Friday Photo: Afghans Expand Job Skills and Improve Food Security Through IRD’s S-RAD Program
This Friday's Photo pictures Afghan women in burkas learning new sewing techniques through IRD's Southern Regional Agricultural Development (S-RAD) program. S-RAD works closely with the Afghan Directorate of Women's Affairs to develop training programs that will prepare women to earn an income. Recently, as part of the Women's Capacity Building component of S-RAD, seventy women completed a 12-day training course in poultry production. Each participant received 40 chickens and materials for building a chicken coop.
The Southern Regional Agricultural Development (S-RAD) program works to increase long-term agricultural jobs and incomes in Kandahar and Helmand provinces and improve the confidence of Afghans in their government, especially the Ministry of Agriculture, Irrigation, and Livestock. The $65 million, one-year program is funded by USAID. Through tightly integrated cash for work, agricultural vouchers, training and capacity building, and in-kind grant programs, S-RAD has increased incomes for at least 25,000 farm families, created thousands of long-term and short-term agricultural jobs, and measurably increased confidence in government among local residents.
While cash for work and agricultural vouchers may be viewed as stabilization activities, in S-RAD they also enable long-term agricultural development. For example, rehabilitating an irrigation system provides immediate jobs and contributes to the long-term objectives of protecting the environment and increasing farm efficiency and production. Other quick-impact interventions such as voucher packages can disseminate new technologies like high-quality non-hybridized seeds, which also contribute to longer term development. In addition to short-term activities, S-RAD builds enduring linkages between farmers and the private sector. Business development services and in-kind grants revitalize farmer cooperatives and associations, linking them to “upstream” farm input supply firms and to “downstream” traders, processors, wholesalers, and retailers.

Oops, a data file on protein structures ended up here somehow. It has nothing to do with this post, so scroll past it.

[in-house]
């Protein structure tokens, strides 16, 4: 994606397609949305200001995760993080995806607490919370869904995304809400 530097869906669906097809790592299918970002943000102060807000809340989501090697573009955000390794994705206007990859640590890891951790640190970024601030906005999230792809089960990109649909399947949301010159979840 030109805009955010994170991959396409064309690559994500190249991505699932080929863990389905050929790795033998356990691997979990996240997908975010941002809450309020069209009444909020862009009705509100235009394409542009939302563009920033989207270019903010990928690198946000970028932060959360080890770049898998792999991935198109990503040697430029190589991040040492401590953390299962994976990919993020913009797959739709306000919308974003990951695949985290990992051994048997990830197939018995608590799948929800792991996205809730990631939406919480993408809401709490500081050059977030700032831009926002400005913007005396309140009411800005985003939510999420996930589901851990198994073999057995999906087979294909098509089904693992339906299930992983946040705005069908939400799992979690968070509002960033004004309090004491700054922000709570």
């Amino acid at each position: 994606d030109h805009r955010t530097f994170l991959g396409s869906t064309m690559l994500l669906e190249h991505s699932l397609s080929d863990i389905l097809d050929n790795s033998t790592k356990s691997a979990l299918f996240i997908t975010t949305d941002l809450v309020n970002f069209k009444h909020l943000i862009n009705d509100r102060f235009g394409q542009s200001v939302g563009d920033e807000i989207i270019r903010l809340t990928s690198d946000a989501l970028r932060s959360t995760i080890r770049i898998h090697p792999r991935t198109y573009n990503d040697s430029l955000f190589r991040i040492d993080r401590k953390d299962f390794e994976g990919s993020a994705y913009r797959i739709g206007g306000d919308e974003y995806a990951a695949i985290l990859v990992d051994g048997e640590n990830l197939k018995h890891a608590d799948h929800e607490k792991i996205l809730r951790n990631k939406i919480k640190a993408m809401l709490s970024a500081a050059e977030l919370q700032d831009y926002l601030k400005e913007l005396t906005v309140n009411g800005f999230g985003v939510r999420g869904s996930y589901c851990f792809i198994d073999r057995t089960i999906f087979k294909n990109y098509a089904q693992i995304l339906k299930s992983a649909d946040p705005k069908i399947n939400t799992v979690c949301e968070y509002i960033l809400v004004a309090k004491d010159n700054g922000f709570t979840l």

S-RAD operates in “key terrain districts” identified by the Afghan government and security forces to address constraints along six crop and livestock value chains: fruits and nuts, vegetables, legumes, forage, livestock, and cereals. Extensive market analysis by IRD and others has identified these value chains as having the greatest potential to increase livelihoods and incomes as well as to achieve the region’s short-term stabilization and longer term development objectives. The project addresses specific weaknesses in each value-chain related to farming practices, transportation costs and infrastructure, packaging and processing practices, and market-related factors.
To succeed, S-RAD requires Afghan leadership. Ministry directorates and extension agents have broad knowledge of farmer needs and priorities, understand where resources should be directed, and know how to do so efficiently and effectively. Ministry of Agriculture, Irrigation, and Livestock staff were therefore placed at the core of all project activities, given substantial decision-making authority, and benefited from capacity strengthening activities. This “Afghan first” design ensures that the project is understood by local communities as government owned and implemented.